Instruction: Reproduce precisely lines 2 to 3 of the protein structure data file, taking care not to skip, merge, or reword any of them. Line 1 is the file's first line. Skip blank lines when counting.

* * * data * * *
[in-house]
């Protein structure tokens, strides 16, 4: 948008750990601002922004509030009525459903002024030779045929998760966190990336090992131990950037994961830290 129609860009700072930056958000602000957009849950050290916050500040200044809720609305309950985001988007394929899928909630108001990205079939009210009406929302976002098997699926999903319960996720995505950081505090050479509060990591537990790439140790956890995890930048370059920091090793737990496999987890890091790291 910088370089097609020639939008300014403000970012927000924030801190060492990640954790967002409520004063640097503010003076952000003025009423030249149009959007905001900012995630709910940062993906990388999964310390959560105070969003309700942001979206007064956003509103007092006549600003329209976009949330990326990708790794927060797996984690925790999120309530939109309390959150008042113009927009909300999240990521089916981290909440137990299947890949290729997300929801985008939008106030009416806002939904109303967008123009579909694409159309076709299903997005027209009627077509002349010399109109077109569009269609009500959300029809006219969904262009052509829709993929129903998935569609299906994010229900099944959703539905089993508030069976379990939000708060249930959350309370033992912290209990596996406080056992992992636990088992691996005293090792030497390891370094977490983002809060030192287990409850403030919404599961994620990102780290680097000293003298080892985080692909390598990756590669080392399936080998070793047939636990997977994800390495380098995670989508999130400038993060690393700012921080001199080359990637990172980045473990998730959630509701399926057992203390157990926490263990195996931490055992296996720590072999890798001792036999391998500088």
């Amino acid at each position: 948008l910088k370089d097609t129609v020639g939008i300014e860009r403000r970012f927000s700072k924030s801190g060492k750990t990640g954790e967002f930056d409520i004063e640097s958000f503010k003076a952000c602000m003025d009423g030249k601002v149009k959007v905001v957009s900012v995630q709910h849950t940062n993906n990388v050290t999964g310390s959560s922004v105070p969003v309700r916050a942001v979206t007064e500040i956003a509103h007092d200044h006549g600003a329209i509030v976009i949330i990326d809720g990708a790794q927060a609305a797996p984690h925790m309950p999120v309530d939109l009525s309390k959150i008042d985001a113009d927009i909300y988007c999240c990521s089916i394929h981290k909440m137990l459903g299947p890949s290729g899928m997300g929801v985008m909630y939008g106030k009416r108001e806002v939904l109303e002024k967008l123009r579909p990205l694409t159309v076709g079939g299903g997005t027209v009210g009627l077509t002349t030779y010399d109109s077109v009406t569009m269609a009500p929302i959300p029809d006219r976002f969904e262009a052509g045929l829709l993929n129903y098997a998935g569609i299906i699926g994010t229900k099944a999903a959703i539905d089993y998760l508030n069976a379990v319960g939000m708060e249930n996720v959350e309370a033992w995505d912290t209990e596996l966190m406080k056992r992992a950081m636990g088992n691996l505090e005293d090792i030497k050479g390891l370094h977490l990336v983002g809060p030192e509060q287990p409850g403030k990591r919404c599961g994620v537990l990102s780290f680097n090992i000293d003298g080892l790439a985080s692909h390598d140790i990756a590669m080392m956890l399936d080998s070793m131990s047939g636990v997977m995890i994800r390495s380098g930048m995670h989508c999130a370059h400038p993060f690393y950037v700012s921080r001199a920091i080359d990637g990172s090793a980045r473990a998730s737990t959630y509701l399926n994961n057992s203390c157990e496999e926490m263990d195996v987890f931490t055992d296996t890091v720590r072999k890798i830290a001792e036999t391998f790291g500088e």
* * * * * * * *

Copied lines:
């Protein structure tokens, strides 16, 4: 948008750990601002922004509030009525459903002024030779045929998760966190990336090992131990950037994961830290 129609860009700072930056958000602000957009849950050290916050500040200044809720609305309950985001988007394929899928909630108001990205079939009210009406929302976002098997699926999903319960996720995505950081505090050479509060990591537990790439140790956890995890930048370059920091090793737990496999987890890091790291 910088370089097609020639939008300014403000970012927000924030801190060492990640954790967002409520004063640097503010003076952000003025009423030249149009959007905001900012995630709910940062993906990388999964310390959560105070969003309700942001979206007064956003509103007092006549600003329209976009949330990326990708790794927060797996984690925790999120309530939109309390959150008042113009927009909300999240990521089916981290909440137990299947890949290729997300929801985008939008106030009416806002939904109303967008123009579909694409159309076709299903997005027209009627077509002349010399109109077109569009269609009500959300029809006219969904262009052509829709993929129903998935569609299906994010229900099944959703539905089993508030069976379990939000708060249930959350309370033992912290209990596996406080056992992992636990088992691996005293090792030497390891370094977490983002809060030192287990409850403030919404599961994620990102780290680097000293003298080892985080692909390598990756590669080392399936080998070793047939636990997977994800390495380098995670989508999130400038993060690393700012921080001199080359990637990172980045473990998730959630509701399926057992203390157990926490263990195996931490055992296996720590072999890798001792036999391998500088």
């Amino acid at each position: 948008l910088k370089d097609t129609v020639g939008i300014e860009r403000r970012f927000s700072k924030s801190g060492k750990t990640g954790e967002f930056d409520i004063e640097s958000f503010k003076a952000c602000m003025d009423g030249k601002v149009k959007v905001v957009s900012v995630q709910h849950t940062n993906n990388v050290t999964g310390s959560s922004v105070p969003v309700r916050a942001v979206t007064e500040i956003a509103h007092d200044h006549g600003a329209i509030v976009i949330i990326d809720g990708a790794q927060a609305a797996p984690h925790m309950p999120v309530d939109l009525s309390k959150i008042d985001a113009d927009i909300y988007c999240c990521s089916i394929h981290k909440m137990l459903g299947p890949s290729g899928m997300g929801v985008m909630y939008g106030k009416r108001e806002v939904l109303e002024k967008l123009r579909p990205l694409t159309v076709g079939g299903g997005t027209v009210g009627l077509t002349t030779y010399d109109s077109v009406t569009m269609a009500p929302i959300p029809d006219r976002f969904e262009a052509g045929l829709l993929n129903y098997a998935g569609i299906i699926g994010t229900k099944a999903a959703i539905d089993y998760l508030n069976a379990v319960g939000m708060e249930n996720v959350e309370a033992w995505d912290t209990e596996l966190m406080k056992r992992a950081m636990g088992n691996l505090e005293d090792i030497k050479g390891l370094h977490l990336v983002g809060p030192e509060q287990p409850g403030k990591r919404c599961g994620v537990l990102s780290f680097n090992i000293d003298g080892l790439a985080s692909h390598d140790i990756a590669m080392m956890l399936d080998s070793m131990s047939g636990v997977m995890i994800r390495s380098g930048m995670h989508c999130a370059h400038p993060f690393y950037v700012s921080r001199a920091i080359d990637g990172s090793a980045r473990a998730s737990t959630y509701l399926n994961n057992s203390c157990e496999e926490m263990d195996v987890f931490t055992d296996t890091v720590r072999k890798i830290a001792e036999t391998f790291g500088e």